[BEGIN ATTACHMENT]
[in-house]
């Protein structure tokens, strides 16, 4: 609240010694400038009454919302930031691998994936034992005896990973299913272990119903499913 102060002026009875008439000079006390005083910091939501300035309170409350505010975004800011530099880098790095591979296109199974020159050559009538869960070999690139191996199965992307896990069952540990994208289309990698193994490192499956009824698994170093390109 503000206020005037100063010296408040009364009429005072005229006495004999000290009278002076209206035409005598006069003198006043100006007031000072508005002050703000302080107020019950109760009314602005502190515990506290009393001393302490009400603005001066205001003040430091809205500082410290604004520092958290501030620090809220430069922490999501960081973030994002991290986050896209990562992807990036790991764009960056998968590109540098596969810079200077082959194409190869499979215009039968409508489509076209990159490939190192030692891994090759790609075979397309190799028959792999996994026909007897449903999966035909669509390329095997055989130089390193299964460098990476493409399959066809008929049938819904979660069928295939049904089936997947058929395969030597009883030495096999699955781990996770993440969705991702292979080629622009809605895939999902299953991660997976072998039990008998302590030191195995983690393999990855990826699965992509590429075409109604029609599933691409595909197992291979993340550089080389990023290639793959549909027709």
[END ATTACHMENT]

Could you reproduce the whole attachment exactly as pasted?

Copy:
[in-house]
């Protein structure tokens, strides 16, 4: 609240010694400038009454919302930031691998994936034992005896990973299913272990119903499913 102060002026009875008439000079006390005083910091939501300035309170409350505010975004800011530099880098790095591979296109199974020159050559009538869960070999690139191996199965992307896990069952540990994208289309990698193994490192499956009824698994170093390109 503000206020005037100063010296408040009364009429005072005229006495004999000290009278002076209206035409005598006069003198006043100006007031000072508005002050703000302080107020019950109760009314602005502190515990506290009393001393302490009400603005001066205001003040430091809205500082410290604004520092958290501030620090809220430069922490999501960081973030994002991290986050896209990562992807990036790991764009960056998968590109540098596969810079200077082959194409190869499979215009039968409508489509076209990159490939190192030692891994090759790609075979397309190799028959792999996994026909007897449903999966035909669509390329095997055989130089390193299964460098990476493409399959066809008929049938819904979660069928295939049904089936997947058929395969030597009883030495096999699955781990996770993440969705991702292979080629622009809605895939999902299953991660997976072998039990008998302590030191195995983690393999990855990826699965992509590429075409109604029609599933691409595909197992291979993340550089080389990023290639793959549909027709």